Clio Logo

Part of the Mississippi Blues Trail, this historical marker shares the story of Robert Johnson who was born around Hazelhurst in either 1911 or 1912. Johnson's personal life is shrouded in mystery partly owing to the lack of records of his birth along with the shortness of his life. Johnson was a traveling musician in the Great Depression, and his work might have died with him had it not been for two recordings made in the two years preceding his death in 1938. Thanks to those recordings, musicians of the era heard some of his songs like Sweet Home Chicago, Cross Roads Blues, and Dust My Broom. Johnson's unique sound would influence other Delta Blues musicians like Muddy Waters, and several recording artists and talent scouts tried to find Johnson after hearing those recordings only to discover that he had passed away. Folk tales suggest that Johnson made a Faustian deal with the devil at a mysterious intersection known only as the "crossroads." According to this story, the devil agreed to tune Johnson's guitar which made the previously unknown musician the greatest in the world, a story that only grew owing to the fact that Johnson was not alive to deny or corroborate the story. From Eric Clapton to BB King, Robert Johnson is cited as an influence. Just as the details of his birth are unknown, there are several places that might be his gravesite, and over a dozen places sited as the location of the legendary "crossroads."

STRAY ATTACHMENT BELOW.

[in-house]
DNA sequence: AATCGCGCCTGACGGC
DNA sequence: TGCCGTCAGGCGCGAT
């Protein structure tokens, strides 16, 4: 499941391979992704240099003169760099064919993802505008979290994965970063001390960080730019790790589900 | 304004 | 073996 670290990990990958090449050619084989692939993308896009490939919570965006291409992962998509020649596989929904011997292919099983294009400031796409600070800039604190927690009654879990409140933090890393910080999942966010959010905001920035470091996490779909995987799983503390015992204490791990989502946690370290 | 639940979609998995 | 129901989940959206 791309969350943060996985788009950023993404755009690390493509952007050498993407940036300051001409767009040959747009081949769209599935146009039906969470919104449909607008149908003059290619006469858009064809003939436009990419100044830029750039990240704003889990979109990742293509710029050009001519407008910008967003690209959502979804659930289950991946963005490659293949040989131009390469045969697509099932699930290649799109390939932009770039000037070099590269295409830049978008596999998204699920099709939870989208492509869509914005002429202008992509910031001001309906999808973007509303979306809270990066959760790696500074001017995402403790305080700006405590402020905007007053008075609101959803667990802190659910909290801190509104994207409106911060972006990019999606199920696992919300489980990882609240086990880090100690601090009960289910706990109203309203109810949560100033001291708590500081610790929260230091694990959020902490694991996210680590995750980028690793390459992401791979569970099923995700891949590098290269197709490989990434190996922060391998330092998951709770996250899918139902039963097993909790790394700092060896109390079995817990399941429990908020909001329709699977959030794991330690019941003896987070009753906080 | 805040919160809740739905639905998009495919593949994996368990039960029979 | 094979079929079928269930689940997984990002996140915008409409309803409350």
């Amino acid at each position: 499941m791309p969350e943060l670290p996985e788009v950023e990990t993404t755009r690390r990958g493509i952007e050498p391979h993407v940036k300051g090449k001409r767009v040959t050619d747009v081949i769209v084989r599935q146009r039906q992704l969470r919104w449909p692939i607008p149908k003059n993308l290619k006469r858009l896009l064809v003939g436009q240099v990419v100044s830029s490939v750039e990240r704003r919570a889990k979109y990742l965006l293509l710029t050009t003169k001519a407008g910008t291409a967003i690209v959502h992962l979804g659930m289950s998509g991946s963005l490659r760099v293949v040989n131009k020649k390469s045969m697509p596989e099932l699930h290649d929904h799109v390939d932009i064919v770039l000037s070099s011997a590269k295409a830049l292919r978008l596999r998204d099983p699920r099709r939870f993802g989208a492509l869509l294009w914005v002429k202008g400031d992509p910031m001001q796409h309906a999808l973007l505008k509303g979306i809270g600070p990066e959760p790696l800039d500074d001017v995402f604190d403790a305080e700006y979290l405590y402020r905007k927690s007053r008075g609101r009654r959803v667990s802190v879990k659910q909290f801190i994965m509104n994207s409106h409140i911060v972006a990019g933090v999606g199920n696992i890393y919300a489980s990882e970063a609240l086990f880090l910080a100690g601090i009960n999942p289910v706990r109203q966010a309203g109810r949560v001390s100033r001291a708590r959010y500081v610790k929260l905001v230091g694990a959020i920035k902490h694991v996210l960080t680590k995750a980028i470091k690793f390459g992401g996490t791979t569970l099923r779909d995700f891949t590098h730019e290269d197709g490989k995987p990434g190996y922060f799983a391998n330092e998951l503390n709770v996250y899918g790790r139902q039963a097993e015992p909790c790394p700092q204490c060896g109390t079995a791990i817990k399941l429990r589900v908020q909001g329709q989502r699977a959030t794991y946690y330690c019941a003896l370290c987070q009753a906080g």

Robert Johnson

Clothing, Musical instrument, Guitar, Photograph

The marker is located between a historic train depot and a red caboose

Daytime, Motor vehicle, Font, Sky

Johnson was likely born in a small house in the northern outskirts of Hazlehurst, Mississippi. Possibly born between 1907 and 1912, but also likely on the specific day of May 8th, 1911 (sources vary), little is known about Johnson’s family or early life other than the fact that he lived in Memphis shortly after he was born. Memphis is where he first heard the blues as a child. In the 1930s, Johnson returned to his hometown and trained his skills as a guitar player. He had begun making a name for himself, playing on street corners and juke joints. Due to his incredible talent as a guitarist, people began to make a story that he met the devil and sold his soul to become the greatest guitarist in the South.

Amond the small number of Johnson's recorded songs, “Traveling Riverside Blues," "Crossroad Blues," "Ramblin’ on My Mind," and "Kindhearted Woman,” influenced future musicians. One song, "Me and the Devil," Helped to boost the popularity of his infernal legend. Eric Clapton has said on numerous occasions that Robert Johnson is one of his biggest influences. Johnson died on August 16, 1938, in Greenwood, Mississippi.

Commission, Mississippi Blues. Robert Johnson Birthplace. Mississippi Blues Trail. Accessed November 11, 2017.

Johnson, S.. Biography. Robert Johnson Blues Foundation. Accessed November 12, 2017.

Ugwu, Reggie. “Overlooked No More: Robert Johnson, Bluesman Whose Life Was a Riddle.” The New York Times, The New York Times, 25 Sept. 2019, 

Image Sources(Click to expand),Mississippi.jpg